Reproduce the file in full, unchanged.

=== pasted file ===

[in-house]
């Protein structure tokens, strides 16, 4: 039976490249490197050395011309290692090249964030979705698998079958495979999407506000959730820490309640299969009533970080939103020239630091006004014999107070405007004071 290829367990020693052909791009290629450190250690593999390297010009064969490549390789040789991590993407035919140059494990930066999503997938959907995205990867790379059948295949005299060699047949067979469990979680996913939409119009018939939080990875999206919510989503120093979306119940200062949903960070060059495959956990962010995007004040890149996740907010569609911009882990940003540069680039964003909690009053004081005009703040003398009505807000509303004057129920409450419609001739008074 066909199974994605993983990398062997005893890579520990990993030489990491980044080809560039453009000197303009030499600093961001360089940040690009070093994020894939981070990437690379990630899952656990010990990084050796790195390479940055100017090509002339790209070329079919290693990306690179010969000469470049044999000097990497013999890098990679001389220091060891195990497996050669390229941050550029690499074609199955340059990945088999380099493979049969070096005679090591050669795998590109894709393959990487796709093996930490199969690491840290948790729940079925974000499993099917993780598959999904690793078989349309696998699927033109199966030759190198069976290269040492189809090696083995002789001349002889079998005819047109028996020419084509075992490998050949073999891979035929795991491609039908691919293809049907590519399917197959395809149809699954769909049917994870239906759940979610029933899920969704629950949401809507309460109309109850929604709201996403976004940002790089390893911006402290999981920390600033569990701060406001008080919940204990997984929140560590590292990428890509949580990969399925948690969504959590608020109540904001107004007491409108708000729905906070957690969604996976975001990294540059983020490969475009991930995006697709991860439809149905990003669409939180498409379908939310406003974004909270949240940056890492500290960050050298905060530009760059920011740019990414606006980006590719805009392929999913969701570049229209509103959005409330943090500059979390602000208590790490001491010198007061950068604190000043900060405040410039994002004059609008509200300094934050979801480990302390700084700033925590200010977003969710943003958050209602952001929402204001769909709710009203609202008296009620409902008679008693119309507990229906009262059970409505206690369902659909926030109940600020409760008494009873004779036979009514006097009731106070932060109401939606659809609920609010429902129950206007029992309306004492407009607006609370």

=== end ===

[in-house]
């Protein structure tokens, strides 16, 4: 039976490249490197050395011309290692090249964030979705698998079958495979999407506000959730820490309640299969009533970080939103020239630091006004014999107070405007004071 290829367990020693052909791009290629450190250690593999390297010009064969490549390789040789991590993407035919140059494990930066999503997938959907995205990867790379059948295949005299060699047949067979469990979680996913939409119009018939939080990875999206919510989503120093979306119940200062949903960070060059495959956990962010995007004040890149996740907010569609911009882990940003540069680039964003909690009053004081005009703040003398009505807000509303004057129920409450419609001739008074 066909199974994605993983990398062997005893890579520990990993030489990491980044080809560039453009000197303009030499600093961001360089940040690009070093994020894939981070990437690379990630899952656990010990990084050796790195390479940055100017090509002339790209070329079919290693990306690179010969000469470049044999000097990497013999890098990679001389220091060891195990497996050669390229941050550029690499074609199955340059990945088999380099493979049969070096005679090591050669795998590109894709393959990487796709093996930490199969690491840290948790729940079925974000499993099917993780598959999904690793078989349309696998699927033109199966030759190198069976290269040492189809090696083995002789001349002889079998005819047109028996020419084509075992490998050949073999891979035929795991491609039908691919293809049907590519399917197959395809149809699954769909049917994870239906759940979610029933899920969704629950949401809507309460109309109850929604709201996403976004940002790089390893911006402290999981920390600033569990701060406001008080919940204990997984929140560590590292990428890509949580990969399925948690969504959590608020109540904001107004007491409108708000729905906070957690969604996976975001990294540059983020490969475009991930995006697709991860439809149905990003669409939180498409379908939310406003974004909270949240940056890492500290960050050298905060530009760059920011740019990414606006980006590719805009392929999913969701570049229209509103959005409330943090500059979390602000208590790490001491010198007061950068604190000043900060405040410039994002004059609008509200300094934050979801480990302390700084700033925590200010977003969710943003958050209602952001929402204001769909709710009203609202008296009620409902008679008693119309507990229906009262059970409505206690369902659909926030109940600020409760008494009873004779036979009514006097009731106070932060109401939606659809609920609010429902129950206007029992309306004492407009607006609370």